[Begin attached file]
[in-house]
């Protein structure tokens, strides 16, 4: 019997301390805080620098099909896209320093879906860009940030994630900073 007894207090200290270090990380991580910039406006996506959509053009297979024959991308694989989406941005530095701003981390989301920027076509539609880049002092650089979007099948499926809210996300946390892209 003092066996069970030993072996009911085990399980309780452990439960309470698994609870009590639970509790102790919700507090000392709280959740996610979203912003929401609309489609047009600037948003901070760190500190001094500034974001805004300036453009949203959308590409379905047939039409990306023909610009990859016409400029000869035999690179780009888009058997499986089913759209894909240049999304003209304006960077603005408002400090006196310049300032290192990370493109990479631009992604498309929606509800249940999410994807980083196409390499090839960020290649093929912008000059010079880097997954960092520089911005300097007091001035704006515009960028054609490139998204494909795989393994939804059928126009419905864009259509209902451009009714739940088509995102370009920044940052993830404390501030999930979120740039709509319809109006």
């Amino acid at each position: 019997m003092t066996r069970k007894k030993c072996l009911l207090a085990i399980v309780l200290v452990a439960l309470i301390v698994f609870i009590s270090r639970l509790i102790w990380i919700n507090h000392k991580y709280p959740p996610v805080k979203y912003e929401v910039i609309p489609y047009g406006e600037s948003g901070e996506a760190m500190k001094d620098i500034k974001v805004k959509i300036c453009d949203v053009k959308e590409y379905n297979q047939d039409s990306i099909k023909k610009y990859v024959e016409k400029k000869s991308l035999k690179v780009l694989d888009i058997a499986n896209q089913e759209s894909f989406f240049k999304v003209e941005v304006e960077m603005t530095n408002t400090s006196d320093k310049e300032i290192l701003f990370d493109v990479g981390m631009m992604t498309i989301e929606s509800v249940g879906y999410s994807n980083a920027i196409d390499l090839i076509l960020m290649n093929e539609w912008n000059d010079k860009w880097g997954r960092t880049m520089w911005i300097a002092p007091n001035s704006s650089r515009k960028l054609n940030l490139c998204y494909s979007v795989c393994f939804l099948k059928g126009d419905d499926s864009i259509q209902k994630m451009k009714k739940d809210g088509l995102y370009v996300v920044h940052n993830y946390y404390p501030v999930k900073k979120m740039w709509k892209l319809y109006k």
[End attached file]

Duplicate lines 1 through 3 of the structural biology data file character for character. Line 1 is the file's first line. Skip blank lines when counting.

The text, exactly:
[in-house]
């Protein structure tokens, strides 16, 4: 019997301390805080620098099909896209320093879906860009940030994630900073 007894207090200290270090990380991580910039406006996506959509053009297979024959991308694989989406941005530095701003981390989301920027076509539609880049002092650089979007099948499926809210996300946390892209 003092066996069970030993072996009911085990399980309780452990439960309470698994609870009590639970509790102790919700507090000392709280959740996610979203912003929401609309489609047009600037948003901070760190500190001094500034974001805004300036453009949203959308590409379905047939039409990306023909610009990859016409400029000869035999690179780009888009058997499986089913759209894909240049999304003209304006960077603005408002400090006196310049300032290192990370493109990479631009992604498309929606509800249940999410994807980083196409390499090839960020290649093929912008000059010079880097997954960092520089911005300097007091001035704006515009960028054609490139998204494909795989393994939804059928126009419905864009259509209902451009009714739940088509995102370009920044940052993830404390501030999930979120740039709509319809109006």
């Amino acid at each position: 019997m003092t066996r069970k007894k030993c072996l009911l207090a085990i399980v309780l200290v452990a439960l309470i301390v698994f609870i009590s270090r639970l509790i102790w990380i919700n507090h000392k991580y709280p959740p996610v805080k979203y912003e929401v910039i609309p489609y047009g406006e600037s948003g901070e996506a760190m500190k001094d620098i500034k974001v805004k959509i300036c453009d949203v053009k959308e590409y379905n297979q047939d039409s990306i099909k023909k610009y990859v024959e016409k400029k000869s991308l035999k690179v780009l694989d888009i058997a499986n896209q089913e759209s894909f989406f240049k999304v003209e941005v304006e960077m603005t530095n408002t400090s006196d320093k310049e300032i290192l701003f990370d493109v990479g981390m631009m992604t498309i989301e929606s509800v249940g879906y999410s994807n980083a920027i196409d390499l090839i076509l960020m290649n093929e539609w912008n000059d010079k860009w880097g997954r960092t880049m520089w911005i300097a002092p007091n001035s704006s650089r515009k960028l054609n940030l490139c998204y494909s979007v795989c393994f939804l099948k059928g126009d419905d499926s864009i259509q209902k994630m451009k009714k739940d809210g088509l995102y370009v996300v920044h940052n993830y946390y404390p501030v999930k900073k979120m740039w709509k892209l319809y109006k």